In Summary
  • President Uhuru Kenyatta immediately dismissed Nasa’s threat as “continuous antagonising” of Kenyans.

  • Nasa said not only will it not participate in the fresh election if its demands are not met, but it will also not allow Jubilee to go to the polls alone.

  • In its nine-page memorandum, Nasa also wants printing of the ballot papers not done by Dubai’s Al-Ghurair, which was contracted in the August 8 elections.

The game of political brinkmanship continued on Wednesday, putting in jeopardy the possibility of holding a peaceful and mutually accepted repeat presidential election on October 17.

The opposition National Super Alliance (Nasa), in a clear hardening of its position, said not only will it not participate in the fresh election if its demands are not met, but it will also not allow Jubilee to go to the polls alone.

It was not immediately clear what the coalition’s principals meant by “not allowing” the repeat polls until their demands — which include sacking and prosecuting elections officials found culpable of bungling the nullified presidential poll of August 8 — are met.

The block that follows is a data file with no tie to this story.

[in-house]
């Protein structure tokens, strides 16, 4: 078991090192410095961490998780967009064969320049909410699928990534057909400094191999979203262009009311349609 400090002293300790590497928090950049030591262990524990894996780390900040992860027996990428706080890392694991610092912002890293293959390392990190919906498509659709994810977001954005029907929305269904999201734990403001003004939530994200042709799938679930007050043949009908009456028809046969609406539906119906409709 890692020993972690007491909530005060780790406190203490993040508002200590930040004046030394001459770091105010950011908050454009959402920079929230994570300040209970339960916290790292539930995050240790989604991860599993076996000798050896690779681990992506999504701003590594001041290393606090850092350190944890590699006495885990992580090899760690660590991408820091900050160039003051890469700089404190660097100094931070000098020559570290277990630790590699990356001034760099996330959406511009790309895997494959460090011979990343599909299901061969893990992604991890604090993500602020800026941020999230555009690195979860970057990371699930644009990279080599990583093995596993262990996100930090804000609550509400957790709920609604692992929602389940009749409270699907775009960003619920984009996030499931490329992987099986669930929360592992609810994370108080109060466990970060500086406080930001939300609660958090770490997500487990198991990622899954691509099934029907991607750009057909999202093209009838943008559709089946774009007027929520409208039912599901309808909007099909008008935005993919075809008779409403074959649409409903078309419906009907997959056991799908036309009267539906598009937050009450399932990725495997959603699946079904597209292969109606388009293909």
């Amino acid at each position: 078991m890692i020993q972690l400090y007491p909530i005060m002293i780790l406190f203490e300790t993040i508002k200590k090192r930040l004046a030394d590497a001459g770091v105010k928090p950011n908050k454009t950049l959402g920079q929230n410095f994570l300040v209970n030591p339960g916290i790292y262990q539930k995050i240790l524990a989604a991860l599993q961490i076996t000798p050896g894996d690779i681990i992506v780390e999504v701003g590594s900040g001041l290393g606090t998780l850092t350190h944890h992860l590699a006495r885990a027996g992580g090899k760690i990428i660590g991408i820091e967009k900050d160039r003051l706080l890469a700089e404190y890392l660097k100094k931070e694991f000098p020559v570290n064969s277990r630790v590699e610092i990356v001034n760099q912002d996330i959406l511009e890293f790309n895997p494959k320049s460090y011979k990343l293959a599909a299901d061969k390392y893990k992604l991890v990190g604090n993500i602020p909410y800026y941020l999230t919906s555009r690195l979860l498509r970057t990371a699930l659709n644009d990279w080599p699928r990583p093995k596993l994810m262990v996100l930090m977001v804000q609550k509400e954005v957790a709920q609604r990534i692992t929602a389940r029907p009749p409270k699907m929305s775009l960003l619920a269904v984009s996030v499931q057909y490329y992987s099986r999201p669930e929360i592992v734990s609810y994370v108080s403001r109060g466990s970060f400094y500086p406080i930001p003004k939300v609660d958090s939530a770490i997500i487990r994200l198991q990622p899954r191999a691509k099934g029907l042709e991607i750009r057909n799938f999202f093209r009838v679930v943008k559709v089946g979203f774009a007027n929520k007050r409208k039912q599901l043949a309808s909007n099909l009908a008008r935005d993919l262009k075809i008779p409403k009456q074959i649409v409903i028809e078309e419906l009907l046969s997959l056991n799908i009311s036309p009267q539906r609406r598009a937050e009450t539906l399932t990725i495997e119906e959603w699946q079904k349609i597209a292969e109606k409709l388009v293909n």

President Uhuru Kenyatta immediately dismissed Nasa’s threat as “continuous antagonising” of Kenyans.

Speaking moments after meeting Abagusii professionals at Nakuru State Lodge, he categorically stated: “We are ready for the October 17 election.”

CHANGES

Caught in the middle, the Independent Electoral and Boundaries Commission (IEBC), which must obey the orders of the Supreme Court and hold an election before November 1, has invited the coalition’s leadership for talks over the matter today but Nasa co-principal Musalia Mudavadi said they would not attend.

Earlier Wednesday, Nasa presidential candidate Raila Odinga and two of his co-principals, Mr Mudavadi and Mr Moses Wetang’ula, were adamant that they will not allow elections to take place without the changes they have demanded at IEBC, accusing some of its officials of being partisan.

But they did not reveal the method they will use to scuttle the election.

Speaking on KTN television on Tuesday night, Mr Odinga had said Nasa had resolved that there will be no election until their demands are met.

LEVEL FIELD

“We are not boycotting the election,” Mr Odinga clarified. “We said we want to participate but under certain conditions that will ensure the election is free, fair and credible.”

An election requires a contest between parties, added the Orange Democratic Movement (ODM) leader.

“We want to go to an election when the playing field is level,” said Mr Odinga. “Last time, it was not, and the evidence we produced in court was enormous. We are not ready to go back to a charade and would rather have no election.”

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